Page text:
JavaScript Data structures: Mutability

We will get to actual programming real soon now. First there’s one more piece of theory to understand.

We saw that object values can be modified. The types of values dis­cussed in earlier chapters, such as numbers, strings, and Booleans, are all immutable—it is impossible to change values of those types. You can combine them and derive new values from them, but when you take a specific string value, that value will always remain the same. The text inside it cannot be changed. If you have a string that contains “cat”, it is not possible for other code to change a character in your string to make it spell “rat”.

Objects work differently. You can change their properties, causing a single object value to have different content at different times.

When we have two numbers, 120 and 120, we can consider them pre­cisely the same number, whether or not they refer to the same physical bits. With objects, there is a difference between having two references to the same object and having two different objects that contain the same prop­erties. Consider the following code:

let objectl = {value: 10};

let object2 = objectl;

let object3 = {value: 10};

console.log(object1 == object2);

// → true

console.log(object1 == object3);

// → false

object1.value = 15; console.log(object2.value);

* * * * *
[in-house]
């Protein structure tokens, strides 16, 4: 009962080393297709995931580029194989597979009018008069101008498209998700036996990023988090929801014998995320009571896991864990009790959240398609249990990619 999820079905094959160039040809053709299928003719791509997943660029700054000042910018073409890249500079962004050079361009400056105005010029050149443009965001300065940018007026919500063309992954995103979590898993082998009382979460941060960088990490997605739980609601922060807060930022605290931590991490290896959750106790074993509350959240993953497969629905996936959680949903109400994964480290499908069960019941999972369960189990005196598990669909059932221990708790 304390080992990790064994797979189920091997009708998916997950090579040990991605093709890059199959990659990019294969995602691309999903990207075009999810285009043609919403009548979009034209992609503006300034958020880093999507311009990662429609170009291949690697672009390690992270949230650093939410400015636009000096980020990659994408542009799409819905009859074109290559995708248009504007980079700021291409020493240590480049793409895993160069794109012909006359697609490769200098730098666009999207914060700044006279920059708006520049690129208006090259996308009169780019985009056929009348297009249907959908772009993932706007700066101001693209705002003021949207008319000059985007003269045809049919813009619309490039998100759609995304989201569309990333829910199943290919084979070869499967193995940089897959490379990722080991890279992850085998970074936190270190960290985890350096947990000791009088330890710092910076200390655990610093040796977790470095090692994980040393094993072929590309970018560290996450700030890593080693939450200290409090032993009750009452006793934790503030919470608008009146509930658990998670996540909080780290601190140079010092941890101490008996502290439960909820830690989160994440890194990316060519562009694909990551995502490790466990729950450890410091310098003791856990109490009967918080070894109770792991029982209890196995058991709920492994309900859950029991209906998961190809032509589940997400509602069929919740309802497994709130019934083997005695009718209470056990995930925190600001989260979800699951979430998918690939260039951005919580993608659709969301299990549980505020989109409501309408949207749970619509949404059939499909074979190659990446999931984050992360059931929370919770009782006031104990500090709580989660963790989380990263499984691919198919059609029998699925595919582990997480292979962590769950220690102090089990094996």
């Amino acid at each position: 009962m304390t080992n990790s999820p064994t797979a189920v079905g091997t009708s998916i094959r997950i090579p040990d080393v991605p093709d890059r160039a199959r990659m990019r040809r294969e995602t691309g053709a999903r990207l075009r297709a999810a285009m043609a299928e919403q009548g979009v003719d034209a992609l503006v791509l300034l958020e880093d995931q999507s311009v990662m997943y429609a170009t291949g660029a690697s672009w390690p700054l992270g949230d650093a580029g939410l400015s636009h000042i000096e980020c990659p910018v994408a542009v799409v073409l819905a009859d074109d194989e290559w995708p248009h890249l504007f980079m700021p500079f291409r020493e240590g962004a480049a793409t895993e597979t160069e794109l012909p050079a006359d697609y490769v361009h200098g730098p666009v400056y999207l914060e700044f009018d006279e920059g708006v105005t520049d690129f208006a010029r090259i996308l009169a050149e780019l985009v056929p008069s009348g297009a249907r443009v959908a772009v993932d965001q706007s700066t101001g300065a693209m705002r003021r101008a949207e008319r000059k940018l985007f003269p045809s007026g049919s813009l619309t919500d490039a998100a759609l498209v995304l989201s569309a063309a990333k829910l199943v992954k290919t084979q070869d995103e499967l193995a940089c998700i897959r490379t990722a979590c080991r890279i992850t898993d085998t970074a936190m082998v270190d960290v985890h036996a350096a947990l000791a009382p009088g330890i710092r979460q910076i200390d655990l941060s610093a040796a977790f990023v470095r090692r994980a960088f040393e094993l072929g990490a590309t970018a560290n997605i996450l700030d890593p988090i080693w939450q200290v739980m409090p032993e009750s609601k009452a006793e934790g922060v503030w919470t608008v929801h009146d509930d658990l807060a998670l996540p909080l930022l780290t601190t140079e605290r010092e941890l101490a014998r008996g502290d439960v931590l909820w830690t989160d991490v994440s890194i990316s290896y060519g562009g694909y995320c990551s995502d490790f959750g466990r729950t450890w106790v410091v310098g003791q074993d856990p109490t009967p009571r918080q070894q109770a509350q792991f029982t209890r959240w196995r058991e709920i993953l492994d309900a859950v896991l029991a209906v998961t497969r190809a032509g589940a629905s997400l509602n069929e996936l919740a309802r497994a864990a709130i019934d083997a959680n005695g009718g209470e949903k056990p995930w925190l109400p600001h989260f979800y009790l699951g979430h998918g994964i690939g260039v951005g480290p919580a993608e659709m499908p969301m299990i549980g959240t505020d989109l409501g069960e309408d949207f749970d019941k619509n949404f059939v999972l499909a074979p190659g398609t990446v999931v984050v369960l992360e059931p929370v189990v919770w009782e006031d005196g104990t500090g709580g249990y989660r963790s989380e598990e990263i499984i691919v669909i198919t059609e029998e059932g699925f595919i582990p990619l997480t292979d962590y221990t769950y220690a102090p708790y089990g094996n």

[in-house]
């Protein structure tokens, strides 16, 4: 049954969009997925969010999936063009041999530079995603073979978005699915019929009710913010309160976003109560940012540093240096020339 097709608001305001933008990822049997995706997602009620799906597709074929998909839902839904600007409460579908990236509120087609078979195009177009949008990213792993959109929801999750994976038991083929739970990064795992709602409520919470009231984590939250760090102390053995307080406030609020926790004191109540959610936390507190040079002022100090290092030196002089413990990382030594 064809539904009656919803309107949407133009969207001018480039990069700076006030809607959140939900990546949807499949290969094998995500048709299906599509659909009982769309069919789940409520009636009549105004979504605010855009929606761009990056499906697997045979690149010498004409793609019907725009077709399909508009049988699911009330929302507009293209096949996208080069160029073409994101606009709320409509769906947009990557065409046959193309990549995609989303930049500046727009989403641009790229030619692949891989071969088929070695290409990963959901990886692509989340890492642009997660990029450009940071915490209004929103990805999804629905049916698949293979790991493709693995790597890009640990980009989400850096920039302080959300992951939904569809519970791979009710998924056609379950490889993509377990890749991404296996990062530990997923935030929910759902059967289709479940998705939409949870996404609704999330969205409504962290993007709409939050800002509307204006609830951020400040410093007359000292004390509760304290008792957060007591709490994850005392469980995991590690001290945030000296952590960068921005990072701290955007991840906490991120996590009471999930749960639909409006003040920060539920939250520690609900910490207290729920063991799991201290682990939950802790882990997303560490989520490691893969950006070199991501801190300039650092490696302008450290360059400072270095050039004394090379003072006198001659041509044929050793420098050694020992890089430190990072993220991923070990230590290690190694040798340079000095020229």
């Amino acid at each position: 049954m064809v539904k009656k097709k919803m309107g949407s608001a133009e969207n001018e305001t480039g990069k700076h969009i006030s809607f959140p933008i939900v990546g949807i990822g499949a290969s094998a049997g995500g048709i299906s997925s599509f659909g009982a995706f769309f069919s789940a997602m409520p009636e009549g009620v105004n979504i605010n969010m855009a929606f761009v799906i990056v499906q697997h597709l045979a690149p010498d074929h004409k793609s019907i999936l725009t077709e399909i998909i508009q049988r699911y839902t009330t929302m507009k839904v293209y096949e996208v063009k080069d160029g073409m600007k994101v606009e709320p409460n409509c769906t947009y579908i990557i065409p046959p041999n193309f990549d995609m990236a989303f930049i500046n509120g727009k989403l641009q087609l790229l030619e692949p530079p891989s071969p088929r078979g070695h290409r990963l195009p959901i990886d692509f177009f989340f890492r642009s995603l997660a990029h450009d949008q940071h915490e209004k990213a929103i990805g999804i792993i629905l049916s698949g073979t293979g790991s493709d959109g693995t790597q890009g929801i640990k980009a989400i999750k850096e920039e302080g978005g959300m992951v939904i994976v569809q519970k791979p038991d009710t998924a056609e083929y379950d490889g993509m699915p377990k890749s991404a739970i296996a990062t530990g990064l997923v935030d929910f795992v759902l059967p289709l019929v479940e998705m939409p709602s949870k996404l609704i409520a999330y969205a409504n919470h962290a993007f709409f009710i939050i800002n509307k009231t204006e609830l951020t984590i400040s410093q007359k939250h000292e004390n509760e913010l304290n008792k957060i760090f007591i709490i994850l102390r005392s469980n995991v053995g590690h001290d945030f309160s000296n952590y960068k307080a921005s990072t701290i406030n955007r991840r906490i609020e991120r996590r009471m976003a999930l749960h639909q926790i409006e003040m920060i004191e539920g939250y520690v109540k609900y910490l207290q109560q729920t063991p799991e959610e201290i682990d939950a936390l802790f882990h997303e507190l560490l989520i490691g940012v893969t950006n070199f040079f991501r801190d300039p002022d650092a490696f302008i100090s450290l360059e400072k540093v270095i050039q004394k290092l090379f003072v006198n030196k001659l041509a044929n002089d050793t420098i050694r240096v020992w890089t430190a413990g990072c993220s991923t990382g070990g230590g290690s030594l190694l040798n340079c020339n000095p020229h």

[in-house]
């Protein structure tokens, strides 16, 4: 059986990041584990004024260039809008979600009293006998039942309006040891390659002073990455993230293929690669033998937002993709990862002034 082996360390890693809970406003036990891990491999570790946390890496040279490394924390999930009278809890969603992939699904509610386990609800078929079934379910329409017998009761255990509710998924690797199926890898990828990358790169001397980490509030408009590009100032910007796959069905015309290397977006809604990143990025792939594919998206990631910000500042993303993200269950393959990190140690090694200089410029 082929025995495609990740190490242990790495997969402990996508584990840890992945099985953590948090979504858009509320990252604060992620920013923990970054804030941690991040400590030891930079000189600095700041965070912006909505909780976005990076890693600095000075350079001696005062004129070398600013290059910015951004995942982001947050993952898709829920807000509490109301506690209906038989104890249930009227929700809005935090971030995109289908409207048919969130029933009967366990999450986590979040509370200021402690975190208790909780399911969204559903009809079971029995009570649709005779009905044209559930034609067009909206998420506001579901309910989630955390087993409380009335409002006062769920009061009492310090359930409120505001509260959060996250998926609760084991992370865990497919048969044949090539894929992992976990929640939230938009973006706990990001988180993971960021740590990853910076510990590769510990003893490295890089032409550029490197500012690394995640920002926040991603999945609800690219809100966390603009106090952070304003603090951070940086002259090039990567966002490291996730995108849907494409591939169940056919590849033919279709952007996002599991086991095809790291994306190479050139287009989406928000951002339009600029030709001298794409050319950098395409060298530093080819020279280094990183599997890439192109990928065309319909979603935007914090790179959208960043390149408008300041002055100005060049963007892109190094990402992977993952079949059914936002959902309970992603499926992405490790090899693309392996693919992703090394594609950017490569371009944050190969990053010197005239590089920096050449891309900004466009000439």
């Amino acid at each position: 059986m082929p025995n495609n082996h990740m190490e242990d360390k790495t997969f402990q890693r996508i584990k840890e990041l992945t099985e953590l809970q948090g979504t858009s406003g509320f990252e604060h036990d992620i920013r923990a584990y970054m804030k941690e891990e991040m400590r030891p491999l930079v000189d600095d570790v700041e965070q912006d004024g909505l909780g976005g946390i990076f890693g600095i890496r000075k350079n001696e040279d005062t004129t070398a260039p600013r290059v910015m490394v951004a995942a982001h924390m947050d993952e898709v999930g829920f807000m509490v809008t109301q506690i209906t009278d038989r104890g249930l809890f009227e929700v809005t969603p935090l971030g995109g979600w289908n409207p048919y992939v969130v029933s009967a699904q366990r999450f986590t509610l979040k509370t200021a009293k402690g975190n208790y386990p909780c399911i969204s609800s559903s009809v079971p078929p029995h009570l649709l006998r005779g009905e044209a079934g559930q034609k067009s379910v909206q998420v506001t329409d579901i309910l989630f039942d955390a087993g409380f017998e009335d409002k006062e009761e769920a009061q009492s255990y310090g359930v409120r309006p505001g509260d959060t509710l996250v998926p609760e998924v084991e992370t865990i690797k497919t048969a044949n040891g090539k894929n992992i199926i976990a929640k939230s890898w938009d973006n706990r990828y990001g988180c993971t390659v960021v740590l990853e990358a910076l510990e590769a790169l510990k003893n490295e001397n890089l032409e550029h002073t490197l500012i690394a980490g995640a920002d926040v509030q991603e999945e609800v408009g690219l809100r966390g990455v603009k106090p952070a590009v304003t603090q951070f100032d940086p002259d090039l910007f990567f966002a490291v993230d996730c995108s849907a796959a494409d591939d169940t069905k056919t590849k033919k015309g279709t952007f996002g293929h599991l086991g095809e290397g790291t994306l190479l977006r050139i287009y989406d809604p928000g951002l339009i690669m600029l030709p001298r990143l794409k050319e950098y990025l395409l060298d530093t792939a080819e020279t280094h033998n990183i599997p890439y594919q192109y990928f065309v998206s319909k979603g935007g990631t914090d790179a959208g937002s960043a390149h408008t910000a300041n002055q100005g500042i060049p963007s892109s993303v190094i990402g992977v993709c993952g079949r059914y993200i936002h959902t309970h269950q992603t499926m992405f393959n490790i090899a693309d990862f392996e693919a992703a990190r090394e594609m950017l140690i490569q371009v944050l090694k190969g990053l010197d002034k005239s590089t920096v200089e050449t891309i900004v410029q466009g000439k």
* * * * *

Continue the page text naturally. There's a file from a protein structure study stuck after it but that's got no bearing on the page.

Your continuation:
// → 15


// → 10

The object1 and object2 bindings grasp the same object, which is why changing object1 also changes the value of object2. They are said to have the same identity. The binding object3 points to a different object, which initially contains the same properties as object1 but lives a separate life.

Bindings can also be changeable or constant, but this is separate from the way their values behave. Even though number values don’t change, you can use a let binding to keep track of a changing number by changing the value the binding points at. Similarly, though a const binding to an object can itself not be changed and will continue to point at the same object, the contents of that object might change.

const score = {visitors: 0, home: 0};

// This is okay score.visitors = 1;

// This isn’t allowed

score = {visitors: 1, home: 1};

When you compare objects with JavaScript’s == operator, it compares by identity: it will produce true only if both objects are precisely the same value. Comparing different objects will return false, even if they have identical properties. There is no “deep” comparison operation built into JavaScript, which compares objects by contents, but it is possible to write it yourself (which is one of the exercises at the end of this chapter).

Source: Haverbeke Marijn (2018), Eloquent JavaScript: A Modern Introduction to Programming,

No Starch Press; 3rd edition.

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